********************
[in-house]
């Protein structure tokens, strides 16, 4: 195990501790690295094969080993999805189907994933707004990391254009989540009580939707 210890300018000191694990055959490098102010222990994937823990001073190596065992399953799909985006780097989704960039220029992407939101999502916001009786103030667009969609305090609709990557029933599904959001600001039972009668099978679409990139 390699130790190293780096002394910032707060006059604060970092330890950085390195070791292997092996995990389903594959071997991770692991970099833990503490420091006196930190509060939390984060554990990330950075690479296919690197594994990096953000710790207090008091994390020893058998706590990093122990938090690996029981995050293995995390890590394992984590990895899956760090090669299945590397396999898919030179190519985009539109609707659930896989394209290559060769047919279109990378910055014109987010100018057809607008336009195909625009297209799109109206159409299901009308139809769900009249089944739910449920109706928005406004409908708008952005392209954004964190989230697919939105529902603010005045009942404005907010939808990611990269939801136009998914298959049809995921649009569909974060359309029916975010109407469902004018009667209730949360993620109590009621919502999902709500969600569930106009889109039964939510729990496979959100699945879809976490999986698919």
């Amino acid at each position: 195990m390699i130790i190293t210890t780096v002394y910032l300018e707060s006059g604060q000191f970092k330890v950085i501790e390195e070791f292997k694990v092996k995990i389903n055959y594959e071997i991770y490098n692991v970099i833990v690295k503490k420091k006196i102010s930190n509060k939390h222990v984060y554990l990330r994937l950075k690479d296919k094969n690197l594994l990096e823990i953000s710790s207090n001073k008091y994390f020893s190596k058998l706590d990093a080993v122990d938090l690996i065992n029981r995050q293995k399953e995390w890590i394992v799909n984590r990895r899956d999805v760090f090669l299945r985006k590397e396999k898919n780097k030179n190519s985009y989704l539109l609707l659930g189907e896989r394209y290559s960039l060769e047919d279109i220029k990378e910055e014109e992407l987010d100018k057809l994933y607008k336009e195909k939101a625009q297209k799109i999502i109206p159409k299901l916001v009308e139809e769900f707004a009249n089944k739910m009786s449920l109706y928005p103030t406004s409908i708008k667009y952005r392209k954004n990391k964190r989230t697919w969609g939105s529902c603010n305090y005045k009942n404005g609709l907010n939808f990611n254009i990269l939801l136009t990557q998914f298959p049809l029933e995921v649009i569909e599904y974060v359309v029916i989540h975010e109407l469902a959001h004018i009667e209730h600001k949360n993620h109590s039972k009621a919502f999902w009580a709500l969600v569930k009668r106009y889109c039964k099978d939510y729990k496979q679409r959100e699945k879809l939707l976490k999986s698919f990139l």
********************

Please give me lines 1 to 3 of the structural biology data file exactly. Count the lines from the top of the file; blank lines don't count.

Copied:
[in-house]
């Protein structure tokens, strides 16, 4: 195990501790690295094969080993999805189907994933707004990391254009989540009580939707 210890300018000191694990055959490098102010222990994937823990001073190596065992399953799909985006780097989704960039220029992407939101999502916001009786103030667009969609305090609709990557029933599904959001600001039972009668099978679409990139 390699130790190293780096002394910032707060006059604060970092330890950085390195070791292997092996995990389903594959071997991770692991970099833990503490420091006196930190509060939390984060554990990330950075690479296919690197594994990096953000710790207090008091994390020893058998706590990093122990938090690996029981995050293995995390890590394992984590990895899956760090090669299945590397396999898919030179190519985009539109609707659930896989394209290559060769047919279109990378910055014109987010100018057809607008336009195909625009297209799109109206159409299901009308139809769900009249089944739910449920109706928005406004409908708008952005392209954004964190989230697919939105529902603010005045009942404005907010939808990611990269939801136009998914298959049809995921649009569909974060359309029916975010109407469902004018009667209730949360993620109590009621919502999902709500969600569930106009889109039964939510729990496979959100699945879809976490999986698919």
């Amino acid at each position: 195990m390699i130790i190293t210890t780096v002394y910032l300018e707060s006059g604060q000191f970092k330890v950085i501790e390195e070791f292997k694990v092996k995990i389903n055959y594959e071997i991770y490098n692991v970099i833990v690295k503490k420091k006196i102010s930190n509060k939390h222990v984060y554990l990330r994937l950075k690479d296919k094969n690197l594994l990096e823990i953000s710790s207090n001073k008091y994390f020893s190596k058998l706590d990093a080993v122990d938090l690996i065992n029981r995050q293995k399953e995390w890590i394992v799909n984590r990895r899956d999805v760090f090669l299945r985006k590397e396999k898919n780097k030179n190519s985009y989704l539109l609707l659930g189907e896989r394209y290559s960039l060769e047919d279109i220029k990378e910055e014109e992407l987010d100018k057809l994933y607008k336009e195909k939101a625009q297209k799109i999502i109206p159409k299901l916001v009308e139809e769900f707004a009249n089944k739910m009786s449920l109706y928005p103030t406004s409908i708008k667009y952005r392209k954004n990391k964190r989230t697919w969609g939105s529902c603010n305090y005045k009942n404005g609709l907010n939808f990611n254009i990269l939801l136009t990557q998914f298959p049809l029933e995921v649009i569909e599904y974060v359309v029916i989540h975010e109407l469902a959001h004018i009667e209730h600001k949360n993620h109590s039972k009621a919502f999902w009580a709500l969600v569930k009668r106009y889109c039964k099978d939510y729990k496979q679409r959100e699945k879809l939707l976490k999986s698919f990139l």